OPENING CASE: The Business of Luxury: Be prepared for questions from any case in any chapter, especially the opening cases. This case describes the history and organizational strategies of the conglomerate Louis Vuitton Moĕt Hennessy SA (LVMH) It is controlled by a family owned group (Arnault)). LVMH is in the p wines and spirits, perfumes, watches and jewelry
FOREIGN MARKET ANALYSIS: To successfully increase foreign market share, firms must assess alternative markets; evaluate the respective costs, benefits, and risks of entering each; and select those that hold the most potential for entry or expansion. Assessing Alternative Foreign Markets: 1. Factors to consider: Review Table 12.1 2. Information on some of the factors is easily obtainable from published sources in the firm’s home country. Other information may be subjective and difficult to obtain … may be necessary to visit the foreign location to get needed info. 3. Market Potential. The first step in foreign market selection is assessing market potential. Variables a firm might wish to consider include population, GDP, per capita GDP, public infrastructure, and ownership of goods such as automobiles and televisions. 4. Levels of Competition. Firms must also consider the current and future level of competition in foreign markets. Firms assessing their competitive environment should identify the number and size of firms already competing in the potential market, their relative market shares, their pricing and distribution strategies, and their relative strengths and weaknesses. 5. Legal and Political Environment. It is important that a firm understand the host country’s policies toward trade, as well as its general legal and political environment, prior to making an investment. Trade barriers, for example, might induce a firm to enter a market via FDI as opposed to exporting. In some countries, legal and political issues will impact both entry methods and the repatriation of profits. A country’s tax policies and government stability may also affect a firm’s strategy 6. Sociocultural Influences. Sociocultural influences should also be considered when assessing foreign market opportunities. In many cases, firms will attempt to minimize the potential impact of sociocultural differences by initially focusing on countries that are culturally similar to their home markets. Depending on the proposed type of internationalization effort, certain sociocultural variables may be more important than others. For example, if the proposed strategy is to export goods to a new market, the sociocultural factors of most importance are those that relate to consumers. In contrast, if a firm is considering establishing a factory or distribution center in a foreign country, the firm should evaluate sociocultural factors associated with its potential employees.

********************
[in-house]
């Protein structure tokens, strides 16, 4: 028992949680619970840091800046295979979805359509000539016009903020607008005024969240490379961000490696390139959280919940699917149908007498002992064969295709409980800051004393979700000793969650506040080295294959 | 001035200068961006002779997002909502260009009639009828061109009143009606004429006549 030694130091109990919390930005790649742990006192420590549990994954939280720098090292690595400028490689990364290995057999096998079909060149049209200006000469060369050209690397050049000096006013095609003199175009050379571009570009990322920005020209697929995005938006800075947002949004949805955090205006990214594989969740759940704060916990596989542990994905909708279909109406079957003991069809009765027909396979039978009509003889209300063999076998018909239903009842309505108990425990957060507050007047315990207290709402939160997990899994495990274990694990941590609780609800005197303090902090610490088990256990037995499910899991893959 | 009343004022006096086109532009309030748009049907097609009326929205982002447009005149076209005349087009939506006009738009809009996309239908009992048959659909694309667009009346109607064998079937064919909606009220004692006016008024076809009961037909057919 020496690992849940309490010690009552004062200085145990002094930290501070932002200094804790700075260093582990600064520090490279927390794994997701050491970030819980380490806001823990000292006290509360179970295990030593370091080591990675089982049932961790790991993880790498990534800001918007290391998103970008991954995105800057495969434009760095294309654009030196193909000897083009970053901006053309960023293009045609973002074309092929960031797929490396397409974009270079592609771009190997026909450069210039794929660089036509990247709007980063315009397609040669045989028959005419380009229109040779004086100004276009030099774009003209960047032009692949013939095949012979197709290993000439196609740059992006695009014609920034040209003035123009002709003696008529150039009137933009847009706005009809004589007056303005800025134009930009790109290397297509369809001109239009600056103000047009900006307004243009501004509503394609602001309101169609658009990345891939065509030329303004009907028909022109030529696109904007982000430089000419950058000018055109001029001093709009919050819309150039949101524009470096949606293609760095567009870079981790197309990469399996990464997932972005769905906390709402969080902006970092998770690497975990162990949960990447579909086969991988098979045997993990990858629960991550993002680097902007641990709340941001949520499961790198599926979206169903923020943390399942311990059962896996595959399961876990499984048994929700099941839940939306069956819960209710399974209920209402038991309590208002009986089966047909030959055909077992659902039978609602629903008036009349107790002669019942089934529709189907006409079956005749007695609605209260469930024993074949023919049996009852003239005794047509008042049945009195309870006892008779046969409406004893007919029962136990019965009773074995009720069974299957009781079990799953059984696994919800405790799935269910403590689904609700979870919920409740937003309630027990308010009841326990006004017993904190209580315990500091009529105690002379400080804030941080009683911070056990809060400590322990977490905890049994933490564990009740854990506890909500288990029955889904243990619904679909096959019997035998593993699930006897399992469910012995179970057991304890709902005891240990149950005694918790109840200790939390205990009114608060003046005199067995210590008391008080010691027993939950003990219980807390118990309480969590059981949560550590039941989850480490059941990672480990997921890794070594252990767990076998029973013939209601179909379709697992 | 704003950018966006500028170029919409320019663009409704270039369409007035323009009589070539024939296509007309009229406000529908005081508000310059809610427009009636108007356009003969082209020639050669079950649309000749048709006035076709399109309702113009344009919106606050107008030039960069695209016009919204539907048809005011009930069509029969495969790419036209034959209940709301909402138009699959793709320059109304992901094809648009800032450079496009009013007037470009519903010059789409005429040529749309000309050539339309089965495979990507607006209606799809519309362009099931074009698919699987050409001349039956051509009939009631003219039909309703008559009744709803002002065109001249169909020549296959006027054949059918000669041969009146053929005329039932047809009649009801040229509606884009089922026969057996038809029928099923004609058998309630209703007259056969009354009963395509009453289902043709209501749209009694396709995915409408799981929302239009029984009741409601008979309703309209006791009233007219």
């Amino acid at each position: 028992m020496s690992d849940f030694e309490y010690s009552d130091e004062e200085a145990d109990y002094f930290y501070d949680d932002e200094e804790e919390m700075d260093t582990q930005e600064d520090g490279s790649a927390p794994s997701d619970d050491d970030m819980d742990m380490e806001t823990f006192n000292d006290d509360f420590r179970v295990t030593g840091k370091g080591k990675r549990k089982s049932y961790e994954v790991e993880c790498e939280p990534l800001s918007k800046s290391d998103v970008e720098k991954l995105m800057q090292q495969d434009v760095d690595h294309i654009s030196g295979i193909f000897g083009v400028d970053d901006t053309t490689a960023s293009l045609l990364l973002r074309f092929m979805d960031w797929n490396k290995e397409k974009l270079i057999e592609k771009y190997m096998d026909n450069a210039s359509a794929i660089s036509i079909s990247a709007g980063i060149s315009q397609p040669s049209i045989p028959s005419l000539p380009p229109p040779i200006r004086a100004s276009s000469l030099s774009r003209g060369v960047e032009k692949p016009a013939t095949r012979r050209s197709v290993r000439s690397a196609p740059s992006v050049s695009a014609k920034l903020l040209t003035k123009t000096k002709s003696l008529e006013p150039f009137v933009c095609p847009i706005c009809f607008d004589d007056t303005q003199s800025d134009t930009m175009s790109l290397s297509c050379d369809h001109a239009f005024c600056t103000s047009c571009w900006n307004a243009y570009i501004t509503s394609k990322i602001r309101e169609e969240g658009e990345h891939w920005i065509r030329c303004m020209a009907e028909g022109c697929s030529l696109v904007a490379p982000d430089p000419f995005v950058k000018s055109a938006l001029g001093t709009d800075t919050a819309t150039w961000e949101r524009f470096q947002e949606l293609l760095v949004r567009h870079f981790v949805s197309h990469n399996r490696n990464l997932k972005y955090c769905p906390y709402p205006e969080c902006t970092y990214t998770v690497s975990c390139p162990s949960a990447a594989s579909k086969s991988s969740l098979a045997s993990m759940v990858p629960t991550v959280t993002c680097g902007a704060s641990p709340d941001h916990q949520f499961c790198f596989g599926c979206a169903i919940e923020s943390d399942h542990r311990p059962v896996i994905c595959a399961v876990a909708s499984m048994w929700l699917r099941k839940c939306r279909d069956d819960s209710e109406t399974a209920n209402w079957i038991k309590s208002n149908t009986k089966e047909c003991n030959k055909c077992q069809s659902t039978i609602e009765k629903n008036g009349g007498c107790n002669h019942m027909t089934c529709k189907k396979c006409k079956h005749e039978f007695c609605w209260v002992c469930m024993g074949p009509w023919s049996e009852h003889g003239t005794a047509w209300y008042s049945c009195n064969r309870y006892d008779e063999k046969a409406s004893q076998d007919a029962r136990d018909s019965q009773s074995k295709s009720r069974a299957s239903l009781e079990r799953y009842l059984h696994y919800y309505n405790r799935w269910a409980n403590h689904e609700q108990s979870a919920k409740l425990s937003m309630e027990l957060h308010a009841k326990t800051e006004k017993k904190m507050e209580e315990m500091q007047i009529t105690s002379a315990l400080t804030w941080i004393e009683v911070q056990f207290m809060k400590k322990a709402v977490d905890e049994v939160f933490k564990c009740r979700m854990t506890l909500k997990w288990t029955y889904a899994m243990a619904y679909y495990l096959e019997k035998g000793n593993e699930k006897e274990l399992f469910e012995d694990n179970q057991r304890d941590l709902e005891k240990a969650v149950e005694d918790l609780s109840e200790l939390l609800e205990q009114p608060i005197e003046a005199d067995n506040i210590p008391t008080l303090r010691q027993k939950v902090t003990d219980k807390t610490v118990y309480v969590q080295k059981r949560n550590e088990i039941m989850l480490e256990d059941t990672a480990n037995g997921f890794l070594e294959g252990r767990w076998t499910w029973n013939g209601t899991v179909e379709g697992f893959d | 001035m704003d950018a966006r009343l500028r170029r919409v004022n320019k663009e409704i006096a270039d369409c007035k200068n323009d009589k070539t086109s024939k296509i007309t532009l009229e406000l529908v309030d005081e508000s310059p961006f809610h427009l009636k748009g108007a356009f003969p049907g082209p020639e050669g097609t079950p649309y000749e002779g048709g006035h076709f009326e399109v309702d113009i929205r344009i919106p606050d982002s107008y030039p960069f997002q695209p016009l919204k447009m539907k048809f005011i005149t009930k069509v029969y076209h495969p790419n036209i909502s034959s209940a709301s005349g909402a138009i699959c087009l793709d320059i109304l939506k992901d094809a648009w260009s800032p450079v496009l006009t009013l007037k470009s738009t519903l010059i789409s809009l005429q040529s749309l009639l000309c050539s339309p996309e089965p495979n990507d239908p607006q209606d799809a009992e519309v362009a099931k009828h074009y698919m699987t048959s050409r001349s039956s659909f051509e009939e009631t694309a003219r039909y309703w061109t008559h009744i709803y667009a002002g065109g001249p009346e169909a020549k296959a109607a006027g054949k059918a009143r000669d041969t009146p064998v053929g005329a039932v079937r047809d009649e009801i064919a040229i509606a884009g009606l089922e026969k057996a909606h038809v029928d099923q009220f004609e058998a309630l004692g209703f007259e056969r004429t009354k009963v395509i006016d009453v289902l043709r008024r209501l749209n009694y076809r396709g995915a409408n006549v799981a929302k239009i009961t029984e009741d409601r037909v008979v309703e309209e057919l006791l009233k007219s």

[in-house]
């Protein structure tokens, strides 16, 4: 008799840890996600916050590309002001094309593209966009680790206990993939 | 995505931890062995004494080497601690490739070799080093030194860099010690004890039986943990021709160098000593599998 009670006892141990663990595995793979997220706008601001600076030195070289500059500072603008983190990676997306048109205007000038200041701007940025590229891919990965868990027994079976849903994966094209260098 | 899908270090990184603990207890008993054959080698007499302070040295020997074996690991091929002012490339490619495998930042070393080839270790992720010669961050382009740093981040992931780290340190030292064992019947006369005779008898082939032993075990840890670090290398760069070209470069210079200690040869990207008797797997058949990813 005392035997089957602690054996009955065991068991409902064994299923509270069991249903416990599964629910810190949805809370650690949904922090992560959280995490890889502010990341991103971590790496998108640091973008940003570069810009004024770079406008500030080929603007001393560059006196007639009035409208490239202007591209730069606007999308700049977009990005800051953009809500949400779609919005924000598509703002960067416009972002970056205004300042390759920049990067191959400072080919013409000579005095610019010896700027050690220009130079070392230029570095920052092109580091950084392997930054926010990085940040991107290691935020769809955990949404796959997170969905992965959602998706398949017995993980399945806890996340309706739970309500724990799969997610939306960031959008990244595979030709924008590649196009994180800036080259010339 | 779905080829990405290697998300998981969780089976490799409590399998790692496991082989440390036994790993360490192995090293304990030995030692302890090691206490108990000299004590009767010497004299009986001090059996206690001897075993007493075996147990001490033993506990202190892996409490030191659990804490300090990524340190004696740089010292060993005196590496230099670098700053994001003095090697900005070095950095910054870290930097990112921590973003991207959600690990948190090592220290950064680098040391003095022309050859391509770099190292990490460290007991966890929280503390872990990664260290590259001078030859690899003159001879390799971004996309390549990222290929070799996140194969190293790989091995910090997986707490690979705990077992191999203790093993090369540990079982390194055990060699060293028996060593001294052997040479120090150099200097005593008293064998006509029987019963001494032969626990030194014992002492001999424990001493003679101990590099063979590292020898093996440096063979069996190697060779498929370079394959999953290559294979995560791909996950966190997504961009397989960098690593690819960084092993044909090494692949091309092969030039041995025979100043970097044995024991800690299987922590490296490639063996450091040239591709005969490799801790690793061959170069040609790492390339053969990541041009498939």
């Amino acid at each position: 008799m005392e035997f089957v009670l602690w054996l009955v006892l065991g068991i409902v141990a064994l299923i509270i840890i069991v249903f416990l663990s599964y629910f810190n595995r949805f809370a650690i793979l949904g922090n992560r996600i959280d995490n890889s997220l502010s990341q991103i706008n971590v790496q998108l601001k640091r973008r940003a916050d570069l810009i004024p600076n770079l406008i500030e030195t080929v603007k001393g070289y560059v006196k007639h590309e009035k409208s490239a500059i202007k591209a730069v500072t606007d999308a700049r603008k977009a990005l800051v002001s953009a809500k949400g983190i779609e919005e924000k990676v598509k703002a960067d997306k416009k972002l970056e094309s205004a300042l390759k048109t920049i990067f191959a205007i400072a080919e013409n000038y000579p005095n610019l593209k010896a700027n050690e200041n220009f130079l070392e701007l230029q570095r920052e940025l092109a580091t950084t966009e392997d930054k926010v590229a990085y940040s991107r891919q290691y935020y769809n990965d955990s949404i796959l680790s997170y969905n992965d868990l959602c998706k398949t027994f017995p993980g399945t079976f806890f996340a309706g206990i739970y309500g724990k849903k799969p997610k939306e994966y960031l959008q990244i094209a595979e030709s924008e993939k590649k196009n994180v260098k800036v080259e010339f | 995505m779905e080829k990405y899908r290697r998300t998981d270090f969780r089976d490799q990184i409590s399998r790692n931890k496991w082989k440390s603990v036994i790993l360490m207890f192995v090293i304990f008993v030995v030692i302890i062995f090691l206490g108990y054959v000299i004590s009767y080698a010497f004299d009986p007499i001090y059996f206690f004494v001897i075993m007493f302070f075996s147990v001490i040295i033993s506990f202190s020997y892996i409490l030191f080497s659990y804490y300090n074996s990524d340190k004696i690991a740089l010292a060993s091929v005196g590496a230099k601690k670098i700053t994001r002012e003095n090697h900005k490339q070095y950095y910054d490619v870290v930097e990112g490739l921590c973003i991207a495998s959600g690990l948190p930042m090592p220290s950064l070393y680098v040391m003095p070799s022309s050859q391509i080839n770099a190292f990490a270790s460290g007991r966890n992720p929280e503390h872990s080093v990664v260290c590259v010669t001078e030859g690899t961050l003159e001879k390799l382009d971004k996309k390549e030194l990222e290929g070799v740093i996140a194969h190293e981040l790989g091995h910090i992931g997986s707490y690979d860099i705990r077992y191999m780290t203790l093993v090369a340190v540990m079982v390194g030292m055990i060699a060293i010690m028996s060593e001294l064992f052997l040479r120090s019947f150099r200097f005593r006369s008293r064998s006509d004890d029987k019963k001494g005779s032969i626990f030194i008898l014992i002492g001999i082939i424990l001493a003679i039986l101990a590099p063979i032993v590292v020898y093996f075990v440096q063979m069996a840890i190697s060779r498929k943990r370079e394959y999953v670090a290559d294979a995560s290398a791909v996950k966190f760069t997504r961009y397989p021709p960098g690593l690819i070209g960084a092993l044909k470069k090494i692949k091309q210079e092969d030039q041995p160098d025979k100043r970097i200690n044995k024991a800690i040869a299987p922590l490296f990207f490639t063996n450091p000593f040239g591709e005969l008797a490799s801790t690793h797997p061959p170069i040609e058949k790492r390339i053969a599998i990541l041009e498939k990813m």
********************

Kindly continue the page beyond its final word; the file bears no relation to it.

- Fall '07
- International Trade